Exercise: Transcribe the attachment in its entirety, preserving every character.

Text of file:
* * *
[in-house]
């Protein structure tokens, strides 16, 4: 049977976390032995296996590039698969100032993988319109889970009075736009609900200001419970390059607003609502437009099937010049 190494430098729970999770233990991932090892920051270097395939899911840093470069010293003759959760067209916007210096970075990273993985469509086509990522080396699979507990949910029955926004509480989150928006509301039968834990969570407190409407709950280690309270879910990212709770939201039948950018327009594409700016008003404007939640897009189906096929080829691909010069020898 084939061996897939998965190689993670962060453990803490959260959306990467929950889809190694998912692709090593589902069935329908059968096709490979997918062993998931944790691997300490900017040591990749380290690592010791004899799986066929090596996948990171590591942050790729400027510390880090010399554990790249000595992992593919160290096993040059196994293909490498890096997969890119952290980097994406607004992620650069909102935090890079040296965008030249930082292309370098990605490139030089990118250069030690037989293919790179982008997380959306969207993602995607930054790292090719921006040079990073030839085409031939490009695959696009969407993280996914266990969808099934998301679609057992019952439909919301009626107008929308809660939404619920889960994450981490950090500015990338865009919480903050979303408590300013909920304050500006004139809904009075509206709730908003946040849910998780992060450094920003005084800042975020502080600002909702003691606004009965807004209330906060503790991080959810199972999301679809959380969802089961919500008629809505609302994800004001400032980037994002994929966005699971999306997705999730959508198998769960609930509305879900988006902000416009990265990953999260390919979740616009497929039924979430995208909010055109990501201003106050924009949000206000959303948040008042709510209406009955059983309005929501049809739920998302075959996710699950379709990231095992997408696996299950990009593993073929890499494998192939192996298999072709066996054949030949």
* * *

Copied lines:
[in-house]
């Protein structure tokens, strides 16, 4: 049977976390032995296996590039698969100032993988319109889970009075736009609900200001419970390059607003609502437009099937010049 190494430098729970999770233990991932090892920051270097395939899911840093470069010293003759959760067209916007210096970075990273993985469509086509990522080396699979507990949910029955926004509480989150928006509301039968834990969570407190409407709950280690309270879910990212709770939201039948950018327009594409700016008003404007939640897009189906096929080829691909010069020898 084939061996897939998965190689993670962060453990803490959260959306990467929950889809190694998912692709090593589902069935329908059968096709490979997918062993998931944790691997300490900017040591990749380290690592010791004899799986066929090596996948990171590591942050790729400027510390880090010399554990790249000595992992593919160290096993040059196994293909490498890096997969890119952290980097994406607004992620650069909102935090890079040296965008030249930082292309370098990605490139030089990118250069030690037989293919790179982008997380959306969207993602995607930054790292090719921006040079990073030839085409031939490009695959696009969407993280996914266990969808099934998301679609057992019952439909919301009626107008929308809660939404619920889960994450981490950090500015990338865009919480903050979303408590300013909920304050500006004139809904009075509206709730908003946040849910998780992060450094920003005084800042975020502080600002909702003691606004009965807004209330906060503790991080959810199972999301679809959380969802089961919500008629809505609302994800004001400032980037994002994929966005699971999306997705999730959508198998769960609930509305879900988006902000416009990265990953999260390919979740616009497929039924979430995208909010055109990501201003106050924009949000206000959303948040008042709510209406009955059983309005929501049809739920998302075959996710699950379709990231095992997408696996299950990009593993073929890499494998192939192996298999072709066996054949030949």